Liz Gorrill | Solo Piano | For the Beauty of the Earth | NA1030

After a stark, brooding deconstruction of Irving Berlin’s “How Deep Is The Ocean,” Liz Gorrill goes on to createa startling solo piano record that explores territoryhovering somewhere between Paul Bley and Ran Blake. Certainly there’s a classical touch and strong feel offormal rigor about her playing that ranges from the Satie-like repetitions of “Secrets Start Singing” to thefugue-like romp of “Two Hands Made Of Sun,” a startling performance that made me smile as it conjuredup a further point of reference: Lennie Tristano. From impressionist miniatures like “Shaken Out In Thunder”and “The Stormy Wind” to sustained meditations like“Gardens Dying, Blossoming,” Gorrill explores anadventurous program that is simply exquisite. — David Lewis, Cadence, January 1999 Continue reading

Liz Gorrill | Dreamflight | NA1010

The final “Dream Sequence” begins with a piece entitled “Blues From A Subterranean Galaxy,” which, without a hint of Sun Ra’s leavening humour, should give a sense of what’s going on here: just imagine space converted to mass. What is remarkable, however, is what Gorrill achieves by the end of the sequence. The final “Deep Awakening,” along with numerous other moments in the performance, has such kinetic energy that it levetates not only itself but the burdens of history, particularly piano history, that Gorrill so willingly assumes elsewhere. — Stuart Broomer, Coda, May/June 1993 Continue reading

Liz Gorrill | Charley Krachy | A Jazz Duet | NA1007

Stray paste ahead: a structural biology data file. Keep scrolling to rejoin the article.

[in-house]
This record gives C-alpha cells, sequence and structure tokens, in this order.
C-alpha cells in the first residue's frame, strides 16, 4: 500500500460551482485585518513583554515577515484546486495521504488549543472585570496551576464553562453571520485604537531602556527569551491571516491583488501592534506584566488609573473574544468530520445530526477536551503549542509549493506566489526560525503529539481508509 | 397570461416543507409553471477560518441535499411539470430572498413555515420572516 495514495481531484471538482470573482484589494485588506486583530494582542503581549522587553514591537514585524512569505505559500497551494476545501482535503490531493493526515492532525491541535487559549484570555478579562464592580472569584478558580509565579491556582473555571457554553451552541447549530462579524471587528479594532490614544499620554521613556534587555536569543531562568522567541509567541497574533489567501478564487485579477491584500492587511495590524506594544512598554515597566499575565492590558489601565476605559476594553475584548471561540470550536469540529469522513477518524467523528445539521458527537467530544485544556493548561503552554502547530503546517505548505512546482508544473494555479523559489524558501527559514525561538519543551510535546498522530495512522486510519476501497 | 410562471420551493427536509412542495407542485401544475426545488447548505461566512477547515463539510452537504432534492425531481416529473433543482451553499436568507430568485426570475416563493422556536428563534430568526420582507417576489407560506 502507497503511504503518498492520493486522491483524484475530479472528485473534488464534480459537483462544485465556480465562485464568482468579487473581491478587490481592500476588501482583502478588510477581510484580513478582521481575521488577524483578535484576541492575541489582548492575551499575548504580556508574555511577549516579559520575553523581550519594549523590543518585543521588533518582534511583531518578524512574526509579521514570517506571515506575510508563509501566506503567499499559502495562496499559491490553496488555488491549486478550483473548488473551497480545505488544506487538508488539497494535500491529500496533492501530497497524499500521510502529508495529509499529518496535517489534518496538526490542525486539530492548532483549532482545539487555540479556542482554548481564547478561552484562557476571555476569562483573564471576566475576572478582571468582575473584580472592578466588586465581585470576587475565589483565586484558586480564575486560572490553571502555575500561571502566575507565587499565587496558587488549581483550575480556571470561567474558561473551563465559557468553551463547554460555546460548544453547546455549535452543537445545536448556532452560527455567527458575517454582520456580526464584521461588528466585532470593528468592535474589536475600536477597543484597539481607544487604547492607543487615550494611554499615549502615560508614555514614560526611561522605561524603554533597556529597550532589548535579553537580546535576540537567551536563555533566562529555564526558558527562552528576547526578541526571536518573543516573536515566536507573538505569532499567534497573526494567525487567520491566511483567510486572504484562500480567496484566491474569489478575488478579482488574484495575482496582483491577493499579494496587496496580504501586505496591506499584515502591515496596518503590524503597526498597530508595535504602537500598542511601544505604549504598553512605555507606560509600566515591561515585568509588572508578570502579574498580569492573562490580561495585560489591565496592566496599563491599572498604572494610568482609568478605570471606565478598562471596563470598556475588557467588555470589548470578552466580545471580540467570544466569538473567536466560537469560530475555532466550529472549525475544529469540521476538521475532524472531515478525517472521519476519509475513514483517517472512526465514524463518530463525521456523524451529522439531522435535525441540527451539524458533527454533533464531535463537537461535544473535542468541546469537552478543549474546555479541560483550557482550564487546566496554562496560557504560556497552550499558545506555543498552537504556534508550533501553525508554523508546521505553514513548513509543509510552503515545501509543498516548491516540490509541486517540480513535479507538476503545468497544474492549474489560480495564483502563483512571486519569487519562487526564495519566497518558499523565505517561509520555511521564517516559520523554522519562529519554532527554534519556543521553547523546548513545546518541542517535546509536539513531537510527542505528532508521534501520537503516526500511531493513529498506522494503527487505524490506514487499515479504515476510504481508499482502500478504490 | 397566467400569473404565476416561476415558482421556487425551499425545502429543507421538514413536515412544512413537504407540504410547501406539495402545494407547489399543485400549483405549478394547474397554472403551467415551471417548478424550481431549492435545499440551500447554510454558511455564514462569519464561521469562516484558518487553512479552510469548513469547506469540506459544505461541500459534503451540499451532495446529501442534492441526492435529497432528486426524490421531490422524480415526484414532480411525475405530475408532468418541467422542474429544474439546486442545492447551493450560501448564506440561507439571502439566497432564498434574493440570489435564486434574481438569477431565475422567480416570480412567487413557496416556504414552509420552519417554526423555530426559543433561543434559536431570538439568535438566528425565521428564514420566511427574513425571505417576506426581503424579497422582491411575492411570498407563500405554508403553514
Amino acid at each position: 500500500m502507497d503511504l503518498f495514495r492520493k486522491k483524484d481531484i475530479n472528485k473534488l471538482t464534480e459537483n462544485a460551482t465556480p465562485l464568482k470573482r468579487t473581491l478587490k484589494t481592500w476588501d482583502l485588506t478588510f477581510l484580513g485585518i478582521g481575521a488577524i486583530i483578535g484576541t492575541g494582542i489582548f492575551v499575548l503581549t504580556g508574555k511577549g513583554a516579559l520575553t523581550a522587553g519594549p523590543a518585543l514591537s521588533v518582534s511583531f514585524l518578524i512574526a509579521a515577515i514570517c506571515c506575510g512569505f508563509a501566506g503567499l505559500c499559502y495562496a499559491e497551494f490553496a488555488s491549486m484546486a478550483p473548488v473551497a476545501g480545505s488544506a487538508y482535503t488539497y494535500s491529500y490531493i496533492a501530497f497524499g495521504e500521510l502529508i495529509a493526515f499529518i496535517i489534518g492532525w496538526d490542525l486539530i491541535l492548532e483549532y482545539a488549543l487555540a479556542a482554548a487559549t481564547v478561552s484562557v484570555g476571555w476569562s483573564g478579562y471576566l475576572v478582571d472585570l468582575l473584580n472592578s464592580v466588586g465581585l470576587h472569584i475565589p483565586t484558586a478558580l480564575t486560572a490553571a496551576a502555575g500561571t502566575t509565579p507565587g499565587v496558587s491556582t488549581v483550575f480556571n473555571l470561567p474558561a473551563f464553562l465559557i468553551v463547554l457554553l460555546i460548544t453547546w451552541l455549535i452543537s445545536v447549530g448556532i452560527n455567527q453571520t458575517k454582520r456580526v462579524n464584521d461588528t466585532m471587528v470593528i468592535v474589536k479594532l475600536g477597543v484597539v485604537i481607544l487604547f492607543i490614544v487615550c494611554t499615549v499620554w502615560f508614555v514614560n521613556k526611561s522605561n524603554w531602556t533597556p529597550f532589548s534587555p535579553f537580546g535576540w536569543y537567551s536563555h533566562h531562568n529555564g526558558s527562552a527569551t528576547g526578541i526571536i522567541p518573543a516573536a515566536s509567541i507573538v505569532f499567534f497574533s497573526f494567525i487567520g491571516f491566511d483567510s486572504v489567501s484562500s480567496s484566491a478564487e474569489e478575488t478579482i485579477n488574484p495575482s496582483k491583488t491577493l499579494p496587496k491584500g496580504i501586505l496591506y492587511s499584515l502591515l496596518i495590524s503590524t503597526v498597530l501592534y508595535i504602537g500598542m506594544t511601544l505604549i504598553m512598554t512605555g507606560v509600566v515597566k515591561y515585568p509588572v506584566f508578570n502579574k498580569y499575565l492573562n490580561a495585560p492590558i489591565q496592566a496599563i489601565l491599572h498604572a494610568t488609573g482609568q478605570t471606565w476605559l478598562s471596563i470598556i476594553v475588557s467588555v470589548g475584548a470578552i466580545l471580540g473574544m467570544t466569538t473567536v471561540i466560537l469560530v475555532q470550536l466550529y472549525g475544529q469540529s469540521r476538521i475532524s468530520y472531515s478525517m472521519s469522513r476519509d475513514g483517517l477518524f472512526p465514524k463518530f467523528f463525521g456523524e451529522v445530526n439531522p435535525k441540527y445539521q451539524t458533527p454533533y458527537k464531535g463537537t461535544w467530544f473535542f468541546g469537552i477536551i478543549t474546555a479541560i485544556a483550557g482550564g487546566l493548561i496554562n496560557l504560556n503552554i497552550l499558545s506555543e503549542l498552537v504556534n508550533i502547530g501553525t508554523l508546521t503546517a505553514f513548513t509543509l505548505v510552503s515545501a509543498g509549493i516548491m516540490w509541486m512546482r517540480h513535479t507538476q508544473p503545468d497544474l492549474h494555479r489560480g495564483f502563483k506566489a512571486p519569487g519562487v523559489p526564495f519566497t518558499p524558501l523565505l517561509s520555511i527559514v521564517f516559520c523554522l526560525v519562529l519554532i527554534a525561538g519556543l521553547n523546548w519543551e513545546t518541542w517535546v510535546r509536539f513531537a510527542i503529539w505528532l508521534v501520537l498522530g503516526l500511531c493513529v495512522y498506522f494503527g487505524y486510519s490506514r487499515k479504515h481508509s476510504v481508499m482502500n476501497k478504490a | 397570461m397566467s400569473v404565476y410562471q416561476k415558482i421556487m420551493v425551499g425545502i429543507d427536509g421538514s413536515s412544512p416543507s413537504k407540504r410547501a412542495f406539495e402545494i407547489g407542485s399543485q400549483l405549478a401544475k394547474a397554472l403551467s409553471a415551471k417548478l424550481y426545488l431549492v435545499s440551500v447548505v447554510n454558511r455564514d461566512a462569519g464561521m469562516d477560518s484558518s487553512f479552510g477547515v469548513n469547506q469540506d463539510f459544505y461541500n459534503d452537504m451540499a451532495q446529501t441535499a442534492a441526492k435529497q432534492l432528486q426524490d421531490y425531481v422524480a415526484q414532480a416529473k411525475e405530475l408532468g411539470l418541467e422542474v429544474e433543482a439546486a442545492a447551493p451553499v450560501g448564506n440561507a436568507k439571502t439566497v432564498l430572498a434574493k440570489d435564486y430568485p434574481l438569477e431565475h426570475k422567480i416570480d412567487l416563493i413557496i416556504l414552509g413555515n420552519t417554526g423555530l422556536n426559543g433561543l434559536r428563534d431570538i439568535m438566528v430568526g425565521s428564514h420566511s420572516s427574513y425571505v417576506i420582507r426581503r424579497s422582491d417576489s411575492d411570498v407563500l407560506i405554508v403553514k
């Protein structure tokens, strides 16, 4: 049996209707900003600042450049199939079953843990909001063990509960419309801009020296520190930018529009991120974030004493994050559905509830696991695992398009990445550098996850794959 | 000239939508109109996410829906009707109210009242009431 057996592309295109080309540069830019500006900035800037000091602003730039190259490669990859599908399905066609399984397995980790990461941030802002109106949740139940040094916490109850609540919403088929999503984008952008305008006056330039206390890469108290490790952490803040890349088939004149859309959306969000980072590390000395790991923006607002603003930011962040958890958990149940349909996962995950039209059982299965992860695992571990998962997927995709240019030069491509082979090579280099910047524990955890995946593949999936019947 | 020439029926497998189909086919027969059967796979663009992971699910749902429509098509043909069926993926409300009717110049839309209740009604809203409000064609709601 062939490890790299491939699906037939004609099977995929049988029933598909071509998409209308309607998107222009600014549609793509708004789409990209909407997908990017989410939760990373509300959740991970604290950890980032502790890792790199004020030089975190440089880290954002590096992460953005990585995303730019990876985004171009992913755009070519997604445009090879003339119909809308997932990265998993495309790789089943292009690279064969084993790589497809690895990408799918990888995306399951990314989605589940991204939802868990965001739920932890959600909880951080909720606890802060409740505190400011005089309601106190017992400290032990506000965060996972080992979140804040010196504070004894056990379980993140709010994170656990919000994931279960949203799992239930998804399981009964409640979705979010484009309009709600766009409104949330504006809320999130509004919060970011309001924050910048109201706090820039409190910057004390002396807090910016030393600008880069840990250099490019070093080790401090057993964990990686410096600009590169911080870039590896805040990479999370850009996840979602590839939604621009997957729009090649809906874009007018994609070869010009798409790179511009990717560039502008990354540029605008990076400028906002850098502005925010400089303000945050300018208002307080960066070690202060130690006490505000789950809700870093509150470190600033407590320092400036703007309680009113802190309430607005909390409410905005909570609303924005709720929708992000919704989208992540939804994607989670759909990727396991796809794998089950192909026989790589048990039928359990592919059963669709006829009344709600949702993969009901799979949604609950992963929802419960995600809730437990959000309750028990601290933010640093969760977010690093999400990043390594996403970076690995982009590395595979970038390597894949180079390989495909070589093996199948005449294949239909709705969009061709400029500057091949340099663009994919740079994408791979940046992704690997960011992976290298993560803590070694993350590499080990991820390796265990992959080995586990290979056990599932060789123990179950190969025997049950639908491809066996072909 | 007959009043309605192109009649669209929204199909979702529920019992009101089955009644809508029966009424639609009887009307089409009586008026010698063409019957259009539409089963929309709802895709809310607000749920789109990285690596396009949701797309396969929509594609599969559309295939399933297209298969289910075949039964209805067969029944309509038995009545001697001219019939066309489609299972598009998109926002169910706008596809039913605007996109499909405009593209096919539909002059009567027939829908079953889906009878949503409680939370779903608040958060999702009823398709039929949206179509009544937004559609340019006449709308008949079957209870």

The two instrumental voices merge satisfyingly on “317 East 32nd Street” where Gorrill offers not only a bass line, but also apt commentary for the saxophonist in cleverly obscured “Out Of Nowhere” territory. Most of the structures are familiar, but they merely serve as secure foundations for daring improvisation. Dynamics are important in such intimate music, and Liz Gorrill’s variety of touch becomes an essentialingredient in ensuring that the performances move through many layers and engender subtle shifts of mood. With all its complexity, the music maintains a momenturm and inner logic that is a tribute to the participants. “How High The Moon,” that perennial jazz racer, has its character reversed by a slow, reflective treatment in which no pet licks are used to escape hatches. A most stimulating set, at its best, perhaps, when the duo swings unselfconciously and with considerable exhilaration on “My Melancholy Baby.” — Jazz Journal, July 1991, Mark Gardner Continue reading

Notes from New York | a New Artists Record Sampler | NA1034

“NOTES FROM NEW YORK” is a sampler of the New Artists’ catalog, not so much a “greatest hits” collection, as an overview that features virtually all the talented musicians that have recorded for the label. Each of the performances rewards repeated listenings… This independent label’s future looks quite bright as it continues to infuse jazz with feeling, creativity, and fresh ideas.” — Scott Yanow, Editor, All Music Guide To Jazz. Continue reading